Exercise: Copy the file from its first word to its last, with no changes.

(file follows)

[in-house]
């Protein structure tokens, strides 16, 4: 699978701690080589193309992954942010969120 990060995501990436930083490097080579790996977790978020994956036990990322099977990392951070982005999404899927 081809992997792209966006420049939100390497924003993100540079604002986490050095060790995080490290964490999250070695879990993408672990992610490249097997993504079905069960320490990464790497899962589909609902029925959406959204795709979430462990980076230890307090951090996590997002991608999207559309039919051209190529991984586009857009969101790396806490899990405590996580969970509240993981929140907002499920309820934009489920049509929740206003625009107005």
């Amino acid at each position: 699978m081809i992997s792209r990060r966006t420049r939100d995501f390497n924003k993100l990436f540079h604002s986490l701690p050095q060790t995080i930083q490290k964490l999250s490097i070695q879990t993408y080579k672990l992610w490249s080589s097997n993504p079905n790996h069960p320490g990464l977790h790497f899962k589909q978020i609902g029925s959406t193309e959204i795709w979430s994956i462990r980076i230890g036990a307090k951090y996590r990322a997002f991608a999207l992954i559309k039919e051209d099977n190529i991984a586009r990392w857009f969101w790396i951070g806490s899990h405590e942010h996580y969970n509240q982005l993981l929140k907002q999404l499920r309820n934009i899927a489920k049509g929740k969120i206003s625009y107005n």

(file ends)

[in-house]
């Protein structure tokens, strides 16, 4: 699978701690080589193309992954942010969120 990060995501990436930083490097080579790996977790978020994956036990990322099977990392951070982005999404899927 081809992997792209966006420049939100390497924003993100540079604002986490050095060790995080490290964490999250070695879990993408672990992610490249097997993504079905069960320490990464790497899962589909609902029925959406959204795709979430462990980076230890307090951090996590997002991608999207559309039919051209190529991984586009857009969101790396806490899990405590996580969970509240993981929140907002499920309820934009489920049509929740206003625009107005």
């Amino acid at each position: 699978m081809i992997s792209r990060r966006t420049r939100d995501f390497n924003k993100l990436f540079h604002s986490l701690p050095q060790t995080i930083q490290k964490l999250s490097i070695q879990t993408y080579k672990l992610w490249s080589s097997n993504p079905n790996h069960p320490g990464l977790h790497f899962k589909q978020i609902g029925s959406t193309e959204i795709w979430s994956i462990r980076i230890g036990a307090k951090y996590r990322a997002f991608a999207l992954i559309k039919e051209d099977n190529i991984a586009r990392w857009f969101w790396i951070g806490s899990h405590e942010h996580y969970n509240q982005l993981l929140k907002q999404l499920r309820n934009i899927a489920k049509g929740k969120i206003s625009y107005n």